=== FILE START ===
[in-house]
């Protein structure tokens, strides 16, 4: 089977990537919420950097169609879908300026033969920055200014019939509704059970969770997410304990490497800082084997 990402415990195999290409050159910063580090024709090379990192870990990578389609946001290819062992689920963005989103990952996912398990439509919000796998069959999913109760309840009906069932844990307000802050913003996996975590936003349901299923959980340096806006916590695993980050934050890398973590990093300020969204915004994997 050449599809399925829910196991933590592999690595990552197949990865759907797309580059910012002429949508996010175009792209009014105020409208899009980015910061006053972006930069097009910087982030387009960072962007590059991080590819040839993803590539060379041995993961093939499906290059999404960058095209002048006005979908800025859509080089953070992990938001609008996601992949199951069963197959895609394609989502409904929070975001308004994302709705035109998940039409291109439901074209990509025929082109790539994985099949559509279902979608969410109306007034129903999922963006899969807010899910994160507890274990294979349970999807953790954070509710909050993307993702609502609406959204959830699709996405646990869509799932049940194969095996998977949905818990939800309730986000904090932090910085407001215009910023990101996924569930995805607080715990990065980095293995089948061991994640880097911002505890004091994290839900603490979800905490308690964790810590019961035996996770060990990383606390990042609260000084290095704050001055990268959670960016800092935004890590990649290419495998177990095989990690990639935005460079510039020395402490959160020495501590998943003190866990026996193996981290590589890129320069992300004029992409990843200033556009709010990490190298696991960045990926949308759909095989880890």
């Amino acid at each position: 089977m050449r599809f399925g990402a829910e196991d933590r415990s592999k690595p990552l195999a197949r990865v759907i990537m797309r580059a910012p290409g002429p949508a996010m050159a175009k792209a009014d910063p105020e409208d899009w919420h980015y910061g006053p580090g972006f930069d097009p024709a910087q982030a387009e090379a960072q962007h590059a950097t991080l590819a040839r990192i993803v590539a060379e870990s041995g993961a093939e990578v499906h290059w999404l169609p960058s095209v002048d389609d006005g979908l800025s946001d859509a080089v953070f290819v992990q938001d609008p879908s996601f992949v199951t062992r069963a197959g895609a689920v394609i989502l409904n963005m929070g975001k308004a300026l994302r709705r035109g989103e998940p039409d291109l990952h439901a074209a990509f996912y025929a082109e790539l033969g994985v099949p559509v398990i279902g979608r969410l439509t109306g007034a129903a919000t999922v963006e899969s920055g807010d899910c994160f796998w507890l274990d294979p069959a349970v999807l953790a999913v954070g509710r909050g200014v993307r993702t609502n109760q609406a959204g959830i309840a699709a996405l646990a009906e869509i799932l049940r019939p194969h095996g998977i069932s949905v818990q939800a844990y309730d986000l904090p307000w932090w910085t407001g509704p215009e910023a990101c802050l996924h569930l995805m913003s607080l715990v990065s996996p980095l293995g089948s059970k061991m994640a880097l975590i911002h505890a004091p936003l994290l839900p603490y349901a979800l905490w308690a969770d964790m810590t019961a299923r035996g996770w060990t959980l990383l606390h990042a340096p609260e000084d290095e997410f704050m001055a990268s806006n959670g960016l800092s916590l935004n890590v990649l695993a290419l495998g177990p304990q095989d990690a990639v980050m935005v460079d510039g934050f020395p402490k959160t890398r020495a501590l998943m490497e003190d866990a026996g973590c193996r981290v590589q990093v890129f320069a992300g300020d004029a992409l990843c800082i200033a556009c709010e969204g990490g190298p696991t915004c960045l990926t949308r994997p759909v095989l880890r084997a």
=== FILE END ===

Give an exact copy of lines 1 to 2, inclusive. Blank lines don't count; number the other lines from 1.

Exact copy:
[in-house]
């Protein structure tokens, strides 16, 4: 089977990537919420950097169609879908300026033969920055200014019939509704059970969770997410304990490497800082084997 990402415990195999290409050159910063580090024709090379990192870990990578389609946001290819062992689920963005989103990952996912398990439509919000796998069959999913109760309840009906069932844990307000802050913003996996975590936003349901299923959980340096806006916590695993980050934050890398973590990093300020969204915004994997 050449599809399925829910196991933590592999690595990552197949990865759907797309580059910012002429949508996010175009792209009014105020409208899009980015910061006053972006930069097009910087982030387009960072962007590059991080590819040839993803590539060379041995993961093939499906290059999404960058095209002048006005979908800025859509080089953070992990938001609008996601992949199951069963197959895609394609989502409904929070975001308004994302709705035109998940039409291109439901074209990509025929082109790539994985099949559509279902979608969410109306007034129903999922963006899969807010899910994160507890274990294979349970999807953790954070509710909050993307993702609502609406959204959830699709996405646990869509799932049940194969095996998977949905818990939800309730986000904090932090910085407001215009910023990101996924569930995805607080715990990065980095293995089948061991994640880097911002505890004091994290839900603490979800905490308690964790810590019961035996996770060990990383606390990042609260000084290095704050001055990268959670960016800092935004890590990649290419495998177990095989990690990639935005460079510039020395402490959160020495501590998943003190866990026996193996981290590589890129320069992300004029992409990843200033556009709010990490190298696991960045990926949308759909095989880890």